Tuesday, July 25, 2017

Creating a 5E Mini-Game: The Dwarven Keg Battle



Two summers ago I started DM'ing for a group that included a father and his two children down at our local hobby shop. I never expected it to go past a session or two, but to my surprise it became my most prominent group and the one I'd put the most work into. As with any group that gets together with any frequency, inside jokes and long-running tropes begin to develop that are unique to the party at the table. One such trope has been with the party since very early in our game(which has gained the party name "Collateral Damage" for the superhero levels of destruction that seem to befall the townships they are attempting to protect). That one is the renowned and prestigious sport known as hacky sack. Seriously.

I don't exactly remember the impetus for its origination or why. But the players would often have their characters take a moment to hack. A mini-game for its own sake. Eventually the players were lobbying townsfolk to get on board with the newly created sport and to create rec leagues to promote its play. From Red Larch's "Better Red than Dead" team and the Waterdeep Wyverns, every community was represented. It became a plot all of its own.

What this taught me is that the party enjoyed mini-games and their relevance to the world they were playing in. For our upcoming game, the party is going to be honored guests at the Day of the Stonewife, a celebration of the plentiful stone which provides shelter and protection, and to the nutrients of the rock which when eroded provides food. The celebration is one of eating, drinking and plenty of games and feats of strength which are thought to entertain the Stonewife.

One of the events I want to include is a keg battle (an idea I took from the Adventurer's Almanac). The idea is that it is a rugby style game where teams of three face off against each other to try to be the first to gain 3 points. A point is scored when the keg is brought over the goal line over a 45' x 110' field. Here are some of the mechanics/rules I am thinking about implementing:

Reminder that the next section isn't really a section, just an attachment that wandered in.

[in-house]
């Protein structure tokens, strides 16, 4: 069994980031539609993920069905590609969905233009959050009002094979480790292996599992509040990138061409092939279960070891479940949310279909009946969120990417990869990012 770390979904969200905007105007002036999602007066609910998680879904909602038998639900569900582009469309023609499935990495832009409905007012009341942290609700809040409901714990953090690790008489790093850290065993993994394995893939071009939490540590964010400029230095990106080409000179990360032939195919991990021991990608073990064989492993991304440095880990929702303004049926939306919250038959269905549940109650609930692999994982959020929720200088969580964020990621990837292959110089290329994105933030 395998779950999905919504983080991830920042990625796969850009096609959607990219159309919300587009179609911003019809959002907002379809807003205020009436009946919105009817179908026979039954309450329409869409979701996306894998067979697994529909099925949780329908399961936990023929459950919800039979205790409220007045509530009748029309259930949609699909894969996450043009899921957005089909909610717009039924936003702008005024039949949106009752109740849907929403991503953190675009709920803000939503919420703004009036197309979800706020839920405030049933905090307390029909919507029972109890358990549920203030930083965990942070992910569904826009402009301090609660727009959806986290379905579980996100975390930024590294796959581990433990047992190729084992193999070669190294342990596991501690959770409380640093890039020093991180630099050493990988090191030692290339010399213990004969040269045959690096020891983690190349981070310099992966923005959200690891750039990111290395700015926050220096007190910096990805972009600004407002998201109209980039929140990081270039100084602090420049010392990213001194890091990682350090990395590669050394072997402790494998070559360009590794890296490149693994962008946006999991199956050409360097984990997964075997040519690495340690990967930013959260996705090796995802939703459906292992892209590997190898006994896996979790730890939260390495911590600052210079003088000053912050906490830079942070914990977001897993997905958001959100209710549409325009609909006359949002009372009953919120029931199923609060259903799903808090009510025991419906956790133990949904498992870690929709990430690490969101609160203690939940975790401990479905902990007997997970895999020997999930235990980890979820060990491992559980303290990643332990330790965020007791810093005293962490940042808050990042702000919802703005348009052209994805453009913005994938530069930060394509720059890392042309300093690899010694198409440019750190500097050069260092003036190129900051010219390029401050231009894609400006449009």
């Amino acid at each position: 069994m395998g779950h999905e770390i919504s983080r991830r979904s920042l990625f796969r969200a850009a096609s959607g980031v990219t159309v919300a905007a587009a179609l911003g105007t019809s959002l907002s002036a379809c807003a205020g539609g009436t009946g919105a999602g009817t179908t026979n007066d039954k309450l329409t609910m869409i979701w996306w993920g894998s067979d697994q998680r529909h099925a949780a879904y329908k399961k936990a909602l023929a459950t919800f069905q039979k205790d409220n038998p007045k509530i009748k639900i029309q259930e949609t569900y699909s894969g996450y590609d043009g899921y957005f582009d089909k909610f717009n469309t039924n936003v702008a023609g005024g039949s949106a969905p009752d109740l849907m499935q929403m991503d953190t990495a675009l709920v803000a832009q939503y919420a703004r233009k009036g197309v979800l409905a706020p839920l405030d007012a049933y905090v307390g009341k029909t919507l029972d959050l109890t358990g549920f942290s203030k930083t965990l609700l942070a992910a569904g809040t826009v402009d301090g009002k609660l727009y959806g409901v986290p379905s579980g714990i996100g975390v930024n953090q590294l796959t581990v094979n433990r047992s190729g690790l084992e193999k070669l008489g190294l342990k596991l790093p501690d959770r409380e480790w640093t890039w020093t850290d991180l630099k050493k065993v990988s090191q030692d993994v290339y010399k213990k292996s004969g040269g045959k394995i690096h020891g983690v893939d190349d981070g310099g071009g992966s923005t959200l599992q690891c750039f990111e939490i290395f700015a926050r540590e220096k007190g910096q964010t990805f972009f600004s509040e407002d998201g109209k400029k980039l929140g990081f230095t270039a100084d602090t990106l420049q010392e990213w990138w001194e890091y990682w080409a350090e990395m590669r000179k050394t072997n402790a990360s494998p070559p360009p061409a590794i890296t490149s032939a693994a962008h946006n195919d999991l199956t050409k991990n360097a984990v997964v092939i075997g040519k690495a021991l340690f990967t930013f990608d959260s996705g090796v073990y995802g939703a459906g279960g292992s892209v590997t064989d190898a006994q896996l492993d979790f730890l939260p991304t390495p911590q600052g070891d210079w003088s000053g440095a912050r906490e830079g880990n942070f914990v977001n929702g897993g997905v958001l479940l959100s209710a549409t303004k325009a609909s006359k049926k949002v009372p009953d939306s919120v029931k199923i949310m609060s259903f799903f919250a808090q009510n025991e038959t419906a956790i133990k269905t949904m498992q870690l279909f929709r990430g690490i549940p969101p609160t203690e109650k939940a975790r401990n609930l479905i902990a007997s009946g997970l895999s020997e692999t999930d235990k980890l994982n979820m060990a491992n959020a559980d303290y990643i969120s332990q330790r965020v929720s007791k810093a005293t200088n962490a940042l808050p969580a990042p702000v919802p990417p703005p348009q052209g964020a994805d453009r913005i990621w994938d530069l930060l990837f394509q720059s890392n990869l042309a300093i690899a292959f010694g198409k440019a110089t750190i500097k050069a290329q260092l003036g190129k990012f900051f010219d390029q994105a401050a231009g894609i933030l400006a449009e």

• The keg can only be rolled backwards, and not towards the possessing side’s goal. A character carrying the keg can attempt to move forward.
  • A strength athletics check is needed to move with the keg. The number dictates how fast the character can carry the keg down the field.
    • DC 12: 1/3 movement
    • DC 15: ½ movement
    • DC 20: Full movement!
  • The keg can be stolen by attempting an opposed strength athletics check versus the creature carrying the keg. If the attacker succeeds, they gain possession of the keg.
  • A player can attempt to force a creature to drop the keg by making an attack. If the attack hits the creature’s AC, the creature with the keg must make a DC 15 strength (athletics) check to attempt to retain control of the keg. If they fail the keg is dropped and rolls 10 ft. in a random direction.
  • The keg can be rolled or passed. To do so, the player can simply make a ranged attack to judge accuracy. The AC will equal 13 plus 1 for each 5 ft. the barrel must travel. If the AC is not met, the barrel travels half the distance intended and is not possessed by the receiver. If a natural 1 is rolled, the barrel rolls twice the intended distance past the target.
  • If the keg rolls out of bounds, the team that last touched the keg loses possession and it is regained by the other team and the game is reset from that point in the middle of the field.
  • Keg too heavy? It has been pre-tapped and a character with a mug or wishing to drink straight from the keg can spend their turn drinking the beer within to help lighten the load (every time this is attempted it will give future attempts at carrying the keg a +1 to their strength athletics checks to move with the keg). Caution…spilling will result in a foul!
  • Fouls: Players may not physically tackle or obstruct creatures who do not have possession of the keg. Other fouls include deliberately casting magic or cheating to gain an advantage. Doing so will result in the removal of the offending creature until the next point is scored.
Thoughts or feedback? Additional ideas that could make this fun? Better yet, what should the reward be for the winning team?

2 comments:

  1. This sort of article is fascinating and enjoyable to peruse. I cherish perusing and I am continually hunting down useful data like this. oceans of game

    ReplyDelete
    Replies
    1. Thanks for the kind words! These types of mini-games are great to drop into intense campaigns since it lightens the mood, and it provides something different that the players haven't experienced before. I like keeping them on their toes. ;-)

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